Lastly the economic-barrier and educational-barrier are displeasing issues in Pakistan. Female literacy rate is 61.5% (UNICEF, 2012) i.e. only half of the female population is educated. Mostly this is due to low socioeconomic status that makes them unable to access education, and in turn vulnerable to inaccessibility of health resources and lack of education and awareness. Since women have responsibility of fulfilling family needs in limited income their own health doesn’t become the priority  due to which they often report with severe illness.


In conclusion, it becomes imperative to strive for interventions to improve health seeking behaviour in Pakistani women. For institutional barrier, in terms of healthcare providers we can work for promoting the lady health workers (LHWs) concept more effectively where we can train females from a particular area/community in providing at least basic care so that we can deal with female staff scarcity. Moreover we should promote community nursing that can provide quality care. According to sunrise model by Leininger, (2002) there are few cultural practices that need negotiation/accommodation while others need a complete-reconstruction.


However, reconstructing the patriarchy system seems to be an unachievable goal thus we can negotiate with cultural obligation and can work for women empowerment. It begins by sensitizing women that their health is also a priority because they are the ones raising the family. Moreover we can work as community nurses so that we can spread awareness about health concern.


Furthermore suggesting to the women that they should start saving; however limited their income is, they can try to save for future use. Moreover we can suggest them about microfinance companies that can help them by providing loan for setting up small business. Females, if they prefer can also do small food service within home reach; this might  lead them toward autonomy and empowerment while being culturally acceptable. Though these interventions are based on very primary level and can’t make huge differences but they can at least make a difference in the life of a few women, thus improving the health seeking proportions of Pakistan.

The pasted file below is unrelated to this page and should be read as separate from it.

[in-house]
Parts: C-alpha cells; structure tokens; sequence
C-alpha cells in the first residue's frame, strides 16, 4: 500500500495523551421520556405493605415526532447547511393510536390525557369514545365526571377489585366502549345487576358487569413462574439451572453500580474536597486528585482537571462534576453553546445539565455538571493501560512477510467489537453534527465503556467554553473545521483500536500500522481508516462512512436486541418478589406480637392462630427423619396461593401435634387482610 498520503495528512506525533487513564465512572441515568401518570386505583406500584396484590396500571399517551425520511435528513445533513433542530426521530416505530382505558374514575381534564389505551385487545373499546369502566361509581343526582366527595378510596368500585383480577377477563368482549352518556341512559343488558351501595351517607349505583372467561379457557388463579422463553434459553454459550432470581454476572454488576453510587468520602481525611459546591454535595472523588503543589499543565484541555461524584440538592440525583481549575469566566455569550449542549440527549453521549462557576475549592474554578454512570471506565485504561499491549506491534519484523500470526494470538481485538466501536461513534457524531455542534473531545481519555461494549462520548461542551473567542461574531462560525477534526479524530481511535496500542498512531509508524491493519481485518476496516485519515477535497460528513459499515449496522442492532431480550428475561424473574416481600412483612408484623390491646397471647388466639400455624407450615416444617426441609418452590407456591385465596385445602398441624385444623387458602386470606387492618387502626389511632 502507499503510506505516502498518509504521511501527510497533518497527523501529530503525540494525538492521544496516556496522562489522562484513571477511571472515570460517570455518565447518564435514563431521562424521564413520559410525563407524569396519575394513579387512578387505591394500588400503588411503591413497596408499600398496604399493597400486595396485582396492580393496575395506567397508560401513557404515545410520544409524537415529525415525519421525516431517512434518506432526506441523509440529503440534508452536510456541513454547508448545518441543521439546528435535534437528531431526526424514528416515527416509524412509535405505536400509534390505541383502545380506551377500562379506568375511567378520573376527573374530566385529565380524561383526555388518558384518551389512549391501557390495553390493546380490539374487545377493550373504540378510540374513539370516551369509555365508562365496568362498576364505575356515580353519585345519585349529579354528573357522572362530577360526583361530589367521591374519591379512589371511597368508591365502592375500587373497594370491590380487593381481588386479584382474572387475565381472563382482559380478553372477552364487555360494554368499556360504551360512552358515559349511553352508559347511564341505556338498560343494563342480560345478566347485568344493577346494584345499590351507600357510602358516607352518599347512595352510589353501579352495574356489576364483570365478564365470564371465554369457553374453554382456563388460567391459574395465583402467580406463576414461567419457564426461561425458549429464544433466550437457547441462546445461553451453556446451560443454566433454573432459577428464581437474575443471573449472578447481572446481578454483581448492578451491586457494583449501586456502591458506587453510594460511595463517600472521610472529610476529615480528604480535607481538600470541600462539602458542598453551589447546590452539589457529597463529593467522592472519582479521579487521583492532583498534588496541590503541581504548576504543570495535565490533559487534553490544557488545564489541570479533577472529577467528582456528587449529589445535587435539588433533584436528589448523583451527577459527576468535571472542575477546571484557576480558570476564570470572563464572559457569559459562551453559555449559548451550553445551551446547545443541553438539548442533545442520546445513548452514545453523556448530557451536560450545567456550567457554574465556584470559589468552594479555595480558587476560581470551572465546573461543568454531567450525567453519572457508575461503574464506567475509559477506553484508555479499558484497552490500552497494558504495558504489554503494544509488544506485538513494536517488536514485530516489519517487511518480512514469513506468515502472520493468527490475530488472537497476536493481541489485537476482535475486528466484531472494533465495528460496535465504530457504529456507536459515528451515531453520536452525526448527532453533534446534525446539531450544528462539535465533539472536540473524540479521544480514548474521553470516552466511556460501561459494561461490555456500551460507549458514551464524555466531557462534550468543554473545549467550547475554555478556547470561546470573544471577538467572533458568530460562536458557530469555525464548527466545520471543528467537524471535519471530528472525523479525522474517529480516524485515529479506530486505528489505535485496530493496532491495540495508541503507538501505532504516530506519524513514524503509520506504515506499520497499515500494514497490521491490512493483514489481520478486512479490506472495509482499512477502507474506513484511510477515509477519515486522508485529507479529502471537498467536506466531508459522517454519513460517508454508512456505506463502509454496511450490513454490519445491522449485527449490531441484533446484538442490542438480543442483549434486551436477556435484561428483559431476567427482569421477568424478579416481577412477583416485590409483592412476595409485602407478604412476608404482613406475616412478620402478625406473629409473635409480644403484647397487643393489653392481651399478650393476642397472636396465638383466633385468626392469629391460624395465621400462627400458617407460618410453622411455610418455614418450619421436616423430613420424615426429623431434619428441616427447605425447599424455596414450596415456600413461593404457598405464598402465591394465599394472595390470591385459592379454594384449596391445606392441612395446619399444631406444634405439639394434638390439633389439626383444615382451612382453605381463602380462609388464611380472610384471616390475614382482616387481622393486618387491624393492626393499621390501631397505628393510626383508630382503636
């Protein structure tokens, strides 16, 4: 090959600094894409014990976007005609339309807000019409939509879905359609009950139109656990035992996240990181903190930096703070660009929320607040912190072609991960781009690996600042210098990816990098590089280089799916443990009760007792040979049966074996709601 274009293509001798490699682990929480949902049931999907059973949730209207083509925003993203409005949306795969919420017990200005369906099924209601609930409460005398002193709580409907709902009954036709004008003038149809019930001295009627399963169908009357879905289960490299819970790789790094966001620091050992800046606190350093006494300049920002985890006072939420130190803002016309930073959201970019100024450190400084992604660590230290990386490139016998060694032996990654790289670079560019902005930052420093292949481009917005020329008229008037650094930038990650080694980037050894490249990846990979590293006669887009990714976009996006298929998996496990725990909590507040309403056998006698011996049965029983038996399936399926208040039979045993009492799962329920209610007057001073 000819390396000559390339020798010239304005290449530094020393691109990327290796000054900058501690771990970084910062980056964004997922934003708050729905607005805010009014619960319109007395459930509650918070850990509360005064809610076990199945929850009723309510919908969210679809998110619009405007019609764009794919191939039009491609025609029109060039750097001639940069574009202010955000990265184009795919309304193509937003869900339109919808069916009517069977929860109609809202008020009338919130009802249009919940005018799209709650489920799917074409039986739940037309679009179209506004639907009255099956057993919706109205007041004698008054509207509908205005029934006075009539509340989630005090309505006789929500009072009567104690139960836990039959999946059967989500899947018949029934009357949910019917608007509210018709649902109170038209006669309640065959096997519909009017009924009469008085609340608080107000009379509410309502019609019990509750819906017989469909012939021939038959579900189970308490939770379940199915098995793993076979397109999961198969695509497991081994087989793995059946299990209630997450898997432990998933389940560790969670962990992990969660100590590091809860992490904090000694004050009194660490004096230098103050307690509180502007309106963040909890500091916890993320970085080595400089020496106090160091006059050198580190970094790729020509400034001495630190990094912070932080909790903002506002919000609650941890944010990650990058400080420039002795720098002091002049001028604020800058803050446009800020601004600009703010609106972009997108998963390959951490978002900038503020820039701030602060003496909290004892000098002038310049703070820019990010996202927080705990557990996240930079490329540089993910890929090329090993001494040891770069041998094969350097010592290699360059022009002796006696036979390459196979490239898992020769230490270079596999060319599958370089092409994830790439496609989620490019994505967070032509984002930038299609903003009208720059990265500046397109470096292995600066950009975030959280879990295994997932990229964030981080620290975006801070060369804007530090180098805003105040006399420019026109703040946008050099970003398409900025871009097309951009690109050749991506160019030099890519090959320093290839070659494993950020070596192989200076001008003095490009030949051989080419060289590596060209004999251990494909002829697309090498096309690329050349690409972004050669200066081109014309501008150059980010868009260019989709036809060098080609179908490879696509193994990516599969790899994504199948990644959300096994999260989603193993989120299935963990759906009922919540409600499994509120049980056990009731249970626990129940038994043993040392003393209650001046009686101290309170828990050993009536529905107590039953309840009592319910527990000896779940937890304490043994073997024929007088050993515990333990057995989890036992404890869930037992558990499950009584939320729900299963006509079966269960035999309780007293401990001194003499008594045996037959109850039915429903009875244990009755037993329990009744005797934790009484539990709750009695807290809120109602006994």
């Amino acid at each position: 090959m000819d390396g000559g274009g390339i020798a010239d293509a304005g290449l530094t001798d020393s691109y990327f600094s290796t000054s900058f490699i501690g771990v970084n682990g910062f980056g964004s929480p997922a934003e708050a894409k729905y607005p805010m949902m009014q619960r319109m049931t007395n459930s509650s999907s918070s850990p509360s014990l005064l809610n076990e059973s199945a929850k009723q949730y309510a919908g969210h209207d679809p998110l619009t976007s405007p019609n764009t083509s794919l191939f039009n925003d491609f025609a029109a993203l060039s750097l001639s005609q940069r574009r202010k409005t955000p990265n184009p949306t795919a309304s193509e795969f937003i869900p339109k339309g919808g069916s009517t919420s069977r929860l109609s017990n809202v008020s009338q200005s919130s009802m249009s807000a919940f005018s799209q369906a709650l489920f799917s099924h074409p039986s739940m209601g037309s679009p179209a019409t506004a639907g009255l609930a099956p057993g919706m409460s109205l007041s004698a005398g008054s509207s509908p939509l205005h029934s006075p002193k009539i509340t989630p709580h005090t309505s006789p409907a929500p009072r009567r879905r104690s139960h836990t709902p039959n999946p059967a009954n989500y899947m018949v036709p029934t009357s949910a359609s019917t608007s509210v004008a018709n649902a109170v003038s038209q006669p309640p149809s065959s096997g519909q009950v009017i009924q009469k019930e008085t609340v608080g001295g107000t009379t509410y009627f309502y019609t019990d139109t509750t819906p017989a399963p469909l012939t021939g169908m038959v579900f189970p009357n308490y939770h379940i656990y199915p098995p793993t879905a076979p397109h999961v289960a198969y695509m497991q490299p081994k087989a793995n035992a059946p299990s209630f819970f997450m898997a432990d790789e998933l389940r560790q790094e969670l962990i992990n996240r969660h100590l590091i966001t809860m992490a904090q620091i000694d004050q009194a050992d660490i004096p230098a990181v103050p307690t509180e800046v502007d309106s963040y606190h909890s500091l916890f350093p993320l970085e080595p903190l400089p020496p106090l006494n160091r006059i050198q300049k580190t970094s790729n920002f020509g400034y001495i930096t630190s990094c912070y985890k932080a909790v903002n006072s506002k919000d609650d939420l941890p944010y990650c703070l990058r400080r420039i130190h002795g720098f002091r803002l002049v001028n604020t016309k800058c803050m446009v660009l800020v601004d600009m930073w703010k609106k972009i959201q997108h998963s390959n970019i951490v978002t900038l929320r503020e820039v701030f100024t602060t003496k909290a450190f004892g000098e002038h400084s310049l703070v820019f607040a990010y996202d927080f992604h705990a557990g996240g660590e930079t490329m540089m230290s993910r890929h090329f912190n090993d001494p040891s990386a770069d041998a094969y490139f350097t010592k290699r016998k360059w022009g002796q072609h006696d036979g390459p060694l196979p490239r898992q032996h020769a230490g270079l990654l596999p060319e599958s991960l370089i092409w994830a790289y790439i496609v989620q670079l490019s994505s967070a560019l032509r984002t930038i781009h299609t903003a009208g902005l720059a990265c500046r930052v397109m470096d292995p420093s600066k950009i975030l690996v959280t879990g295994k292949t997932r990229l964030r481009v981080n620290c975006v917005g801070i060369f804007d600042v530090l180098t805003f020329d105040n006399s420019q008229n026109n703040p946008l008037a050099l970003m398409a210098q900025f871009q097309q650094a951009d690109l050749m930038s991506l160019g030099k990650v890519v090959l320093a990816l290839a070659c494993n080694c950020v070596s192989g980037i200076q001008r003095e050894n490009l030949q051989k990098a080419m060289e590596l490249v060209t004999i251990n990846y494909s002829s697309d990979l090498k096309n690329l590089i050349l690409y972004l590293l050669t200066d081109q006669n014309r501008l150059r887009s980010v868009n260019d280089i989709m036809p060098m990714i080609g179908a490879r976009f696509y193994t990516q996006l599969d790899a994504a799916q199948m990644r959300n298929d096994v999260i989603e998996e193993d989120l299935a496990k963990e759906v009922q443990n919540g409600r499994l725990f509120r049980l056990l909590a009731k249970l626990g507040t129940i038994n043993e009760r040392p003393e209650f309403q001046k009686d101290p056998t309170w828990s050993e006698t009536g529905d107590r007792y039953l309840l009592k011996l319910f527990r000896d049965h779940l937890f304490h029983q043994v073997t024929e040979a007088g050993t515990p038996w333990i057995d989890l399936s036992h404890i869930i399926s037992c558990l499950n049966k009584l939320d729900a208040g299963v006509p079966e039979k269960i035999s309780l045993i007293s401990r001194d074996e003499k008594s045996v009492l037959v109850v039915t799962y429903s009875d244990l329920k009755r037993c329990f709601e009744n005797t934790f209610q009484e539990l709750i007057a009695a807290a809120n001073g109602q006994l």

1. Health seeking behaviors. (n.d.) Miller-Keane Encyclopedia and Dictionary of Medicine,  Nursing, and Allied Health, Seventh Edition. (2003). Retrieved September 3 2015 from
  2. Jalal, S., & Shah, N. (2011). Ante Natal Care (ANC) seeking behaviour among women living in an urban squatter settlement: results from an ethnographic study. Italian Journal of Public Health, Volume 8(3), 261-267.
  3. Leininger, M. (2002). Culture Care Theory: A Major Contribution to Advance Transcultural Nursing Knowledge and Practices. Journal of Transcultural Nursing, 13(3), 189-192. doi:10.1177/10459602013003005
  4. Nash Ojanuga, D., & Gilbert, C. (1992). Women’s access to health care in developing countries. Social Science & Medicine, 35(4), 613-617. doi:10.1016/0277-9536(92)90355-t
  5. Onah, M., & Govender, V. (2014). Out-of-Pocket Payments, Health Care Access and Utilisation in South-Eastern Nigeria: A Gender Perspective. Plos ONE, 9(4), e93887. doi:10.1371/journal.pone.0093887
  6. Shaikh, B., Haran, D., & Hatcher, J. (2008). Women’s Social Position and Health-Seeking Behaviors: Is the Health Care System Accessible and Responsive in Pakistan? UHCW, 29(8), 945-959. doi:10.1080/07399330802380506
  7. UDHR, (1948). The Universal Declaration of Human Rights. Retrieved 2 September 2015, from
  8. UNICEF, (2012). Statistics. Retrieved 1 September 2015, from
  9. WHO, (2010). World health statistics 2010 Pakistan Health profile, Available from:
  10. WHO, (2015). Global Health Observatory Data Repository. Retrieved 30th August 2015, from,. (2015). WPRO | The WHO Health Systems Framework. Retrieved 3 September 2015, from         systems_framework/en/#